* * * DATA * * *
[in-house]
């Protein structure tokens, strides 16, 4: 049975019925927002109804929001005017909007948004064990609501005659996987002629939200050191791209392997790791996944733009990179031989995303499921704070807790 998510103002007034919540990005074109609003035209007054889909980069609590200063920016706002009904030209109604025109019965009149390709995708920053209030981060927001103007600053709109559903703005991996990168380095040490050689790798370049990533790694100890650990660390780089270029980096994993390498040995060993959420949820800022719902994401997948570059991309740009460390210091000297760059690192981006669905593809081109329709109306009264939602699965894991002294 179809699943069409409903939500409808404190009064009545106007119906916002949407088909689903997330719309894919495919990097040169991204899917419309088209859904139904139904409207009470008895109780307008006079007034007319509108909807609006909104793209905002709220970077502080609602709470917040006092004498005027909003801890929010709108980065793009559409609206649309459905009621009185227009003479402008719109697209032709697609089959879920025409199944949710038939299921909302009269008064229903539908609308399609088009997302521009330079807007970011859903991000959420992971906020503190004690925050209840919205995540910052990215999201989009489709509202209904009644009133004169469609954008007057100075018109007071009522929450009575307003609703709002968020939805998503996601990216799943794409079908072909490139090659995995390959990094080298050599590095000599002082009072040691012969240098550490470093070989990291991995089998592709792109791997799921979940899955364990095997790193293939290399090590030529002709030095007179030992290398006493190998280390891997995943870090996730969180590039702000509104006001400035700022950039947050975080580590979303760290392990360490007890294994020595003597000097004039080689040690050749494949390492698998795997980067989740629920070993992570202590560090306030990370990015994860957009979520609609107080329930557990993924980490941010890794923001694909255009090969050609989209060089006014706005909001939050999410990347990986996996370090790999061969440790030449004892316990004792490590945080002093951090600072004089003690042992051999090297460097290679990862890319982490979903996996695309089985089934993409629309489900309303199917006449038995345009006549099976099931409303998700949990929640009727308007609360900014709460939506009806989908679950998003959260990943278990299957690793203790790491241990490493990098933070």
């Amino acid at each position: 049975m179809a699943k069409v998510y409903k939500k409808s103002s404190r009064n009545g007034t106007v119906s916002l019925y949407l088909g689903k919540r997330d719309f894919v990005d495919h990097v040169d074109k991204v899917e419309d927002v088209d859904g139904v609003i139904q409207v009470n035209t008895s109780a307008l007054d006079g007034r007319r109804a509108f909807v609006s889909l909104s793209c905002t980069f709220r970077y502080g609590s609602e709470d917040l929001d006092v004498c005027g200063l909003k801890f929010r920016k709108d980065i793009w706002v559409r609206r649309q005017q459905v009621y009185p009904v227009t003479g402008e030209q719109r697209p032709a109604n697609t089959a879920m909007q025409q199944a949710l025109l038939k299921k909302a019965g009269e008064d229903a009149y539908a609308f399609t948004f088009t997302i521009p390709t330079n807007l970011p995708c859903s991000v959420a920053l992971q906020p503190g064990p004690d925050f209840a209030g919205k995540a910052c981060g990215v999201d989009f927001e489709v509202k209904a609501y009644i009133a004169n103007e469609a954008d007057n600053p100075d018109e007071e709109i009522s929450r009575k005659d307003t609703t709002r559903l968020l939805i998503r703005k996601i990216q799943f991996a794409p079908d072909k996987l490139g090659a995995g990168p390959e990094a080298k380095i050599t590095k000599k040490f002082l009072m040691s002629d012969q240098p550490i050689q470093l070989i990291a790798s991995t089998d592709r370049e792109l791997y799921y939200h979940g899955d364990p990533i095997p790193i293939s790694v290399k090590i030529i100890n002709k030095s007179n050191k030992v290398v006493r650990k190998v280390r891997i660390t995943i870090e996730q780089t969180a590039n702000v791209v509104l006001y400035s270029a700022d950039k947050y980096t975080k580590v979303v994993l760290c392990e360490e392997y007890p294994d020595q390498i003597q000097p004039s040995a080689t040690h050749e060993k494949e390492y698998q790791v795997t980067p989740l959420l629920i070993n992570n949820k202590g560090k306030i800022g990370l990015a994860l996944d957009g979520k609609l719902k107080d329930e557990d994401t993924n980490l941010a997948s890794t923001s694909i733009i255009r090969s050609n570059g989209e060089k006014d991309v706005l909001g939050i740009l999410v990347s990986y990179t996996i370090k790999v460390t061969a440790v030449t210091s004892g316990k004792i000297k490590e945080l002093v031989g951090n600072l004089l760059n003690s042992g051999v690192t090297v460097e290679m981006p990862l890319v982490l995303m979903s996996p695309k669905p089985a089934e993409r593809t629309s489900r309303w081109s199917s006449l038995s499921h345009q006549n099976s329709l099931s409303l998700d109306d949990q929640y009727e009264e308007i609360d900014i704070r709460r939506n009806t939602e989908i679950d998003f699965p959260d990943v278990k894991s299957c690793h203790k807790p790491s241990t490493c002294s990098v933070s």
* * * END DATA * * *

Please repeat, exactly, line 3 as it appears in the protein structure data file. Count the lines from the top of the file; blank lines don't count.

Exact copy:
């Amino acid at each position: 049975m179809a699943k069409v998510y409903k939500k409808s103002s404190r009064n009545g007034t106007v119906s916002l019925y949407l088909g689903k919540r997330d719309f894919v990005d495919h990097v040169d074109k991204v899917e419309d927002v088209d859904g139904v609003i139904q409207v009470n035209t008895s109780a307008l007054d006079g007034r007319r109804a509108f909807v609006s889909l909104s793209c905002t980069f709220r970077y502080g609590s609602e709470d917040l929001d006092v004498c005027g200063l909003k801890f929010r920016k709108d980065i793009w706002v559409r609206r649309q005017q459905v009621y009185p009904v227009t003479g402008e030209q719109r697209p032709a109604n697609t089959a879920m909007q025409q199944a949710l025109l038939k299921k909302a019965g009269e008064d229903a009149y539908a609308f399609t948004f088009t997302i521009p390709t330079n807007l970011p995708c859903s991000v959420a920053l992971q906020p503190g064990p004690d925050f209840a209030g919205k995540a910052c981060g990215v999201d989009f927001e489709v509202k209904a609501y009644i009133a004169n103007e469609a954008d007057n600053p100075d018109e007071e709109i009522s929450r009575k005659d307003t609703t709002r559903l968020l939805i998503r703005k996601i990216q799943f991996a794409p079908d072909k996987l490139g090659a995995g990168p390959e990094a080298k380095i050599t590095k000599k040490f002082l009072m040691s002629d012969q240098p550490i050689q470093l070989i990291a790798s991995t089998d592709r370049e792109l791997y799921y939200h979940g899955d364990p990533i095997p790193i293939s790694v290399k090590i030529i100890n002709k030095s007179n050191k030992v290398v006493r650990k190998v280390r891997i660390t995943i870090e996730q780089t969180a590039n702000v791209v509104l006001y400035s270029a700022d950039k947050y980096t975080k580590v979303v994993l760290c392990e360490e392997y007890p294994d020595q390498i003597q000097p004039s040995a080689t040690h050749e060993k494949e390492y698998q790791v795997t980067p989740l959420l629920i070993n992570n949820k202590g560090k306030i800022g990370l990015a994860l996944d957009g979520k609609l719902k107080d329930e557990d994401t993924n980490l941010a997948s890794t923001s694909i733009i255009r090969s050609n570059g989209e060089k006014d991309v706005l909001g939050i740009l999410v990347s990986y990179t996996i370090k790999v460390t061969a440790v030449t210091s004892g316990k004792i000297k490590e945080l002093v031989g951090n600072l004089l760059n003690s042992g051999v690192t090297v460097e290679m981006p990862l890319v982490l995303m979903s996996p695309k669905p089985a089934e993409r593809t629309s489900r309303w081109s199917s006449l038995s499921h345009q006549n099976s329709l099931s409303l998700d109306d949990q929640y009727e009264e308007i609360d900014i704070r709460r939506n009806t939602e989908i679950d998003f699965p959260d990943v278990k894991s299957c690793h203790k807790p790491s241990t490493c002294s990098v933070s």